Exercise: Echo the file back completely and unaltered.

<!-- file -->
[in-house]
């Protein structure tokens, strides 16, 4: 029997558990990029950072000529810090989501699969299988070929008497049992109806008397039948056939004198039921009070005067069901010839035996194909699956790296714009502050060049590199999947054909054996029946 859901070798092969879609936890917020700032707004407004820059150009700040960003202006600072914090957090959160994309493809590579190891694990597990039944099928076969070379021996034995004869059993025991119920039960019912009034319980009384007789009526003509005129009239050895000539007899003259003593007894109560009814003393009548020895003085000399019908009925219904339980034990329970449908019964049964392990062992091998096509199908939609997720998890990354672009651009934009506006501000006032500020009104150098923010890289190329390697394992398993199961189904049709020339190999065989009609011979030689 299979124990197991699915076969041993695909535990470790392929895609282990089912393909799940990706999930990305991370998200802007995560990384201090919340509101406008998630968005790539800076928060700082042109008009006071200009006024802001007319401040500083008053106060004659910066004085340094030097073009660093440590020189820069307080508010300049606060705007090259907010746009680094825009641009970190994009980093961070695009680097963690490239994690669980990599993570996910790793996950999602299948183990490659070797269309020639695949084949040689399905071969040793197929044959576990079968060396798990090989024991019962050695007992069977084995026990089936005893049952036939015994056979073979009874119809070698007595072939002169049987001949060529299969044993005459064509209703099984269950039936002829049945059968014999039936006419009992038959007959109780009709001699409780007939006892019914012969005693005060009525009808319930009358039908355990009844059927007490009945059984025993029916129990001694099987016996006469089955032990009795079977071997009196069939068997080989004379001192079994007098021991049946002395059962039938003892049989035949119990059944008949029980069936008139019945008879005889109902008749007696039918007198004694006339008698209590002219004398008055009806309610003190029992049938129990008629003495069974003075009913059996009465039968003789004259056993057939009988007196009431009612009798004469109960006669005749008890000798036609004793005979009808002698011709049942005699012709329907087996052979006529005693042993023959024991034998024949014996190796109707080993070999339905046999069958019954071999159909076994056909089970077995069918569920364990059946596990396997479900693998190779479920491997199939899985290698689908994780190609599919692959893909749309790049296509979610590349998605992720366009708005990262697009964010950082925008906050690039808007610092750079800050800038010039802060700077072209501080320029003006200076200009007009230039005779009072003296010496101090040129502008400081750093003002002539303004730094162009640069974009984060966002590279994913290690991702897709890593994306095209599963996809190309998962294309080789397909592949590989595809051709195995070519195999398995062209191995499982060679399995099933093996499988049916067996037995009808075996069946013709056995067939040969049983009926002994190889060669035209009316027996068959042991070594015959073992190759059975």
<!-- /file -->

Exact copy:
[in-house]
């Protein structure tokens, strides 16, 4: 029997558990990029950072000529810090989501699969299988070929008497049992109806008397039948056939004198039921009070005067069901010839035996194909699956790296714009502050060049590199999947054909054996029946 859901070798092969879609936890917020700032707004407004820059150009700040960003202006600072914090957090959160994309493809590579190891694990597990039944099928076969070379021996034995004869059993025991119920039960019912009034319980009384007789009526003509005129009239050895000539007899003259003593007894109560009814003393009548020895003085000399019908009925219904339980034990329970449908019964049964392990062992091998096509199908939609997720998890990354672009651009934009506006501000006032500020009104150098923010890289190329390697394992398993199961189904049709020339190999065989009609011979030689 299979124990197991699915076969041993695909535990470790392929895609282990089912393909799940990706999930990305991370998200802007995560990384201090919340509101406008998630968005790539800076928060700082042109008009006071200009006024802001007319401040500083008053106060004659910066004085340094030097073009660093440590020189820069307080508010300049606060705007090259907010746009680094825009641009970190994009980093961070695009680097963690490239994690669980990599993570996910790793996950999602299948183990490659070797269309020639695949084949040689399905071969040793197929044959576990079968060396798990090989024991019962050695007992069977084995026990089936005893049952036939015994056979073979009874119809070698007595072939002169049987001949060529299969044993005459064509209703099984269950039936002829049945059968014999039936006419009992038959007959109780009709001699409780007939006892019914012969005693005060009525009808319930009358039908355990009844059927007490009945059984025993029916129990001694099987016996006469089955032990009795079977071997009196069939068997080989004379001192079994007098021991049946002395059962039938003892049989035949119990059944008949029980069936008139019945008879005889109902008749007696039918007198004694006339008698209590002219004398008055009806309610003190029992049938129990008629003495069974003075009913059996009465039968003789004259056993057939009988007196009431009612009798004469109960006669005749008890000798036609004793005979009808002698011709049942005699012709329907087996052979006529005693042993023959024991034998024949014996190796109707080993070999339905046999069958019954071999159909076994056909089970077995069918569920364990059946596990396997479900693998190779479920491997199939899985290698689908994780190609599919692959893909749309790049296509979610590349998605992720366009708005990262697009964010950082925008906050690039808007610092750079800050800038010039802060700077072209501080320029003006200076200009007009230039005779009072003296010496101090040129502008400081750093003002002539303004730094162009640069974009984060966002590279994913290690991702897709890593994306095209599963996809190309998962294309080789397909592949590989595809051709195995070519195999398995062209191995499982060679399995099933093996499988049916067996037995009808075996069946013709056995067939040969049983009926002994190889060669035209009316027996068959042991070594015959073992190759059975």